Rationale aims and objectives
The available evidence on the use of heuristics and their relationship with diagnostic error in primary care is very limited. The aim of the study is to identify the use of unknown thought and specifically the possible use of Representativeness, Availability and overconfidence heuristics in the clinical practice of primary care physicians in cases of dyspnoea and to analyse their possible relationship with diagnostic error.
A total of 371 patients consulting with new episodes of dyspnoea in Primary Care centres in Spain were registered. Based on specific operational definitions, the use of unconscious thinking and the use of heuristics during the diagnostic process were assessed. Subsequently, the association between their use and diagnostic error was analysed.
In 49.6% of cases, the confirmatory diagnosis coincided with the first diagnostic impression, suggesting the use of the representativeness heuristic in the diagnostic decision process. In 82.3% of the cases, the confirmatory diagnosis was among the three diagnostic hypotheses that were first identified by the general physicians, suggesting a possible use of the availability heuristic. In more than 50% of the cases, the physicians were overconfident in the certainty of their own diagnosis. Finally, a diagnostic error was identified in 9.9% of the recorded cases and no statistically significant correlation was found between the use of some unconscious thinking tools (such as the use of heuristics) and the diagnostic error.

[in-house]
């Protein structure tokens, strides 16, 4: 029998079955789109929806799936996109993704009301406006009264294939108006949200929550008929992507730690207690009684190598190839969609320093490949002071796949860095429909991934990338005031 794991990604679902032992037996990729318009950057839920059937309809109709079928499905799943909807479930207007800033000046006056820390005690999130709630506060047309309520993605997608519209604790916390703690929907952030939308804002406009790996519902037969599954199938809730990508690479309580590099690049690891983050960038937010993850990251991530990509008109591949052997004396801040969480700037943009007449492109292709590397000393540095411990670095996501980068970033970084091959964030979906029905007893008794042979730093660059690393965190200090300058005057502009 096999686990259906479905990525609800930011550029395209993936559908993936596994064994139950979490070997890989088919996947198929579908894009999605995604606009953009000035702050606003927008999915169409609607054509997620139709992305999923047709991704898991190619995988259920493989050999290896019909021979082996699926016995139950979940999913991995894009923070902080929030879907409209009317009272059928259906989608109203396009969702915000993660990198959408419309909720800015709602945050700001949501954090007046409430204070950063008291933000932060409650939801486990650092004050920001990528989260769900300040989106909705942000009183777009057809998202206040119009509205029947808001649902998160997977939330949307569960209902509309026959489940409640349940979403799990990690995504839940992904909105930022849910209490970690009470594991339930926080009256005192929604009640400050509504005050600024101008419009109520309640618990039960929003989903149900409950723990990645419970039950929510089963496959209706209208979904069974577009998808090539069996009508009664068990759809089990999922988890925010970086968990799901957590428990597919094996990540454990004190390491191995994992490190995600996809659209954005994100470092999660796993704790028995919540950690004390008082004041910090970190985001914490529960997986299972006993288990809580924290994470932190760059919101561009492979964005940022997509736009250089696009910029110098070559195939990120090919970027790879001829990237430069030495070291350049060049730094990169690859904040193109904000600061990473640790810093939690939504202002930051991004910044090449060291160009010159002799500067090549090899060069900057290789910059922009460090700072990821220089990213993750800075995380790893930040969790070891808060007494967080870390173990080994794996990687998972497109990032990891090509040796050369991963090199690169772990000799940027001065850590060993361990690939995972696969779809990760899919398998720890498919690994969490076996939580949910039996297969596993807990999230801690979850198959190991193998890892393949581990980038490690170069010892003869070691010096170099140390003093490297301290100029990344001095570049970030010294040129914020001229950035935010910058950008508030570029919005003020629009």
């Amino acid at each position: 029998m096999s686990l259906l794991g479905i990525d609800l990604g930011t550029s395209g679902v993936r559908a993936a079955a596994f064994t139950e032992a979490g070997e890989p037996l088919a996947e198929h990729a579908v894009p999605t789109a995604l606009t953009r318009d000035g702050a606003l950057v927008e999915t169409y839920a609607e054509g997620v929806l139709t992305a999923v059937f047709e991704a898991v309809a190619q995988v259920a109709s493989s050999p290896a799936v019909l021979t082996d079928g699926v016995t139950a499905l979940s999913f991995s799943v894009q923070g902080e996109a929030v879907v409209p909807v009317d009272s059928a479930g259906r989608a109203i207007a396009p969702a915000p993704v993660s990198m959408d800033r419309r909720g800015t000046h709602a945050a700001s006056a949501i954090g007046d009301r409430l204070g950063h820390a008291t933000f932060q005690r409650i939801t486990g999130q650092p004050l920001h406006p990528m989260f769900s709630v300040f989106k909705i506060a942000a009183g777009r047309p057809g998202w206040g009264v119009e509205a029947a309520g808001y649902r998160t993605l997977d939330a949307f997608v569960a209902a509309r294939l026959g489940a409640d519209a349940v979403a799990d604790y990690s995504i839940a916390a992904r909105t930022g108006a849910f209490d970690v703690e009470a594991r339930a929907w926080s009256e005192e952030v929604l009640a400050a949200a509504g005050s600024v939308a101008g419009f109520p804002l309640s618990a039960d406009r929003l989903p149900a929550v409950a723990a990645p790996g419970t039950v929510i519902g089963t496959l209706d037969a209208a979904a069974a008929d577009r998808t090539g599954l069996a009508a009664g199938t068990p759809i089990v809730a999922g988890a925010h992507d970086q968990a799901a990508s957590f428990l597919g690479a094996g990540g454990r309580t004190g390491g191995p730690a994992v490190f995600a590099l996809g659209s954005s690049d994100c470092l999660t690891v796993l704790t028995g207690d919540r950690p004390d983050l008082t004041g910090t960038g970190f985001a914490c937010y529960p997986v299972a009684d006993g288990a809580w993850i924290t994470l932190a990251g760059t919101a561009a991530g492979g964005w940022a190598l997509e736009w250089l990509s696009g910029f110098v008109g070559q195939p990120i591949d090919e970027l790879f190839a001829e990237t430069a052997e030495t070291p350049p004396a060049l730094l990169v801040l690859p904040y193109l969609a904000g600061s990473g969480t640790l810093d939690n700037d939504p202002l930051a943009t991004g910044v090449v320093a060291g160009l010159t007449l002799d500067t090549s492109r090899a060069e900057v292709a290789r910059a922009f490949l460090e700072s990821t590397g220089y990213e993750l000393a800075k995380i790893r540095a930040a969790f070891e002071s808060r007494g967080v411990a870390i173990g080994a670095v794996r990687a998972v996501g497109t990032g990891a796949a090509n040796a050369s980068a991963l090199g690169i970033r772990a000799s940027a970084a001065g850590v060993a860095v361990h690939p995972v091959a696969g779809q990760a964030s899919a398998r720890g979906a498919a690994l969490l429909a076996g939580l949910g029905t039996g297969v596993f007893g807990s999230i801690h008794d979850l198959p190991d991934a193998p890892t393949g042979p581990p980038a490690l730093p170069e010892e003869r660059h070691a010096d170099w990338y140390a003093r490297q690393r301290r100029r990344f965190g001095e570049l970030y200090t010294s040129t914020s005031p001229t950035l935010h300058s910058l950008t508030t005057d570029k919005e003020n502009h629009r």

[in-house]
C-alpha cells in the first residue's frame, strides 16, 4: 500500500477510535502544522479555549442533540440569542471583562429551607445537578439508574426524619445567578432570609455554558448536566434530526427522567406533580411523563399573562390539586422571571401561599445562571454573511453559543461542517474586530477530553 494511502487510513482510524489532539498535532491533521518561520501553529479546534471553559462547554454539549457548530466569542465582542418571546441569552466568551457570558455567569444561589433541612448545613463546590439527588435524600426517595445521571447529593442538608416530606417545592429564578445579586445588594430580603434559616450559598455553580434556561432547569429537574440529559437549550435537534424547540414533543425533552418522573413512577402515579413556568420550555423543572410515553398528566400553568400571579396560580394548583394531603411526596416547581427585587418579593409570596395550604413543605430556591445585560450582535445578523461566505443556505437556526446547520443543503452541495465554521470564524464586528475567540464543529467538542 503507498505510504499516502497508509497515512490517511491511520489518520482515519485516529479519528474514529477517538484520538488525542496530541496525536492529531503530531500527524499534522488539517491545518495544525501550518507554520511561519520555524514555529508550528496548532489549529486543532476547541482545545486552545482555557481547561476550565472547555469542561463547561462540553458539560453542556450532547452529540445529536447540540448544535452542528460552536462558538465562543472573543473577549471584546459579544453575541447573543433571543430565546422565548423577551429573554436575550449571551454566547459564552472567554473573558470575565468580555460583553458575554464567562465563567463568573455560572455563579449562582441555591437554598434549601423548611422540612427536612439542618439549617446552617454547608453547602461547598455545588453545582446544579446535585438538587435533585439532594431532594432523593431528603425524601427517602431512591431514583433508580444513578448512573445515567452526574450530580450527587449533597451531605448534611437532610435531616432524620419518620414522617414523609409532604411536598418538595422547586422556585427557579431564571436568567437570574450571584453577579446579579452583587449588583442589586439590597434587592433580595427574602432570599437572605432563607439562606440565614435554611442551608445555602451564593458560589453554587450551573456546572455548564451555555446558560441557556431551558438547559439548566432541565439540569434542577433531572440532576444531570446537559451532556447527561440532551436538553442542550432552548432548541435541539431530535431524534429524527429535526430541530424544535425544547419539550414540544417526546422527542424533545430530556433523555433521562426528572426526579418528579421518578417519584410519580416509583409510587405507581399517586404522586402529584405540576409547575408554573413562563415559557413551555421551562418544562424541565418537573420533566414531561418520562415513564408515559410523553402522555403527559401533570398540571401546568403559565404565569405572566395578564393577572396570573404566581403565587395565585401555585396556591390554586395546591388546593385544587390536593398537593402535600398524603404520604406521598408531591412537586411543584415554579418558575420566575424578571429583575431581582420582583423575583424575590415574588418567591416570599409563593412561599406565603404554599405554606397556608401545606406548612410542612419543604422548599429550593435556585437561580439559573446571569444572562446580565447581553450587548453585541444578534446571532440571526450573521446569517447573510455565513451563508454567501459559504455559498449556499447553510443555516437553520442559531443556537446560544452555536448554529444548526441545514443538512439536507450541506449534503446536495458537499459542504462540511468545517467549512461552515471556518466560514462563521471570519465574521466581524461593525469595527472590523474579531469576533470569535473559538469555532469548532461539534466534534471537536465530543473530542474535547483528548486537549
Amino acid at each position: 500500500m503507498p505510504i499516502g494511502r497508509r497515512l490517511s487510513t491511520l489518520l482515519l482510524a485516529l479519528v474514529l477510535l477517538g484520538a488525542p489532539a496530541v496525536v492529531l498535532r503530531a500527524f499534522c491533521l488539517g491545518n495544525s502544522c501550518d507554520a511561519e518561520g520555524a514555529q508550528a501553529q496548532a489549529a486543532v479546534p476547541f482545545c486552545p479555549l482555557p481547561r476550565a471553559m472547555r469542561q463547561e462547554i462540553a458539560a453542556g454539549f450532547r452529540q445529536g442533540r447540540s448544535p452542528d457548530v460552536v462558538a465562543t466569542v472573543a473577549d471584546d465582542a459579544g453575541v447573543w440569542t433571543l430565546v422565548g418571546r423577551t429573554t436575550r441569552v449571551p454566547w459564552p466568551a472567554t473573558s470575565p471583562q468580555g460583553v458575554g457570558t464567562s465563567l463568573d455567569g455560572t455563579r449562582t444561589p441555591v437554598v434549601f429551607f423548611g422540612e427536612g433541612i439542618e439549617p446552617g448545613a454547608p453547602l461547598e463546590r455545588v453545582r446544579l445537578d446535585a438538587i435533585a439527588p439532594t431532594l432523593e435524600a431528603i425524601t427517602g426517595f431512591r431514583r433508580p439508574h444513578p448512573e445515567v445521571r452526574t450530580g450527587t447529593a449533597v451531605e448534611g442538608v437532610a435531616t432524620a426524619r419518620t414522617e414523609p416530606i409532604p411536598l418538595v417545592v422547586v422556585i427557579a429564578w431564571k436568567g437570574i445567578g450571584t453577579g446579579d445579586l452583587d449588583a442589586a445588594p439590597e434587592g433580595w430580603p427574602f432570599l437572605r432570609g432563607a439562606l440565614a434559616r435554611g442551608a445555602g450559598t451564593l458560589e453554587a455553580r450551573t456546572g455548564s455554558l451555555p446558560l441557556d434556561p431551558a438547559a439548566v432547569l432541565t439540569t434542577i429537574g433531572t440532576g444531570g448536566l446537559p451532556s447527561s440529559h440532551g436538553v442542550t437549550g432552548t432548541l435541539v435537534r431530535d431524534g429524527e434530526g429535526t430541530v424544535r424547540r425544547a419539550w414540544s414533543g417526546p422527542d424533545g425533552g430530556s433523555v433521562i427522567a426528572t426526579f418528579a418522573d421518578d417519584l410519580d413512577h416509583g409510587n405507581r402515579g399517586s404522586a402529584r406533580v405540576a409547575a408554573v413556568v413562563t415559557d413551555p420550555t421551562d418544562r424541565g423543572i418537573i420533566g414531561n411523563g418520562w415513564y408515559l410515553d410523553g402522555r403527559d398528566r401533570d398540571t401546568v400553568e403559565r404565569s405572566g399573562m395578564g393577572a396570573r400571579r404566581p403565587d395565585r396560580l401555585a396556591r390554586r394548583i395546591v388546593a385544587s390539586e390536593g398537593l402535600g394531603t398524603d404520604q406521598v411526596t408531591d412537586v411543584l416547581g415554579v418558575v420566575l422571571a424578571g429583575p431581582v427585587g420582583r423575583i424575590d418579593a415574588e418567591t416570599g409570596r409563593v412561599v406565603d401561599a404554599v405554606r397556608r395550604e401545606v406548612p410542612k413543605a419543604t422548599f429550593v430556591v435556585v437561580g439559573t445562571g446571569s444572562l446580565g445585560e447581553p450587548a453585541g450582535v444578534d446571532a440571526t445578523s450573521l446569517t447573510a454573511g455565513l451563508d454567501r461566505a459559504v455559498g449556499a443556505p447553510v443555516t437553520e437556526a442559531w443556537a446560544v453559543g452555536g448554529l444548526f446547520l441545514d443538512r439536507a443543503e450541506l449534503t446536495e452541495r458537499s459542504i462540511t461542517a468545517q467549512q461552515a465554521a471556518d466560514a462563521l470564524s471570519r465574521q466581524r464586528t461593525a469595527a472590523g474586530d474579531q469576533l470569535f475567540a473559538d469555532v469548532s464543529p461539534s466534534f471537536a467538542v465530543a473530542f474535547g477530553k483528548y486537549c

Unconscious thinking manifested through the acceptance of the first diagnostic impression and the use of heuristics is commonly used by primary care physicians in the clinical decision process in the face of new episodes of dyspnoea; however, its influence on diagnostic error is not significant. The proposed explicit and reproducible methodology may inspire further studies to confirm these results.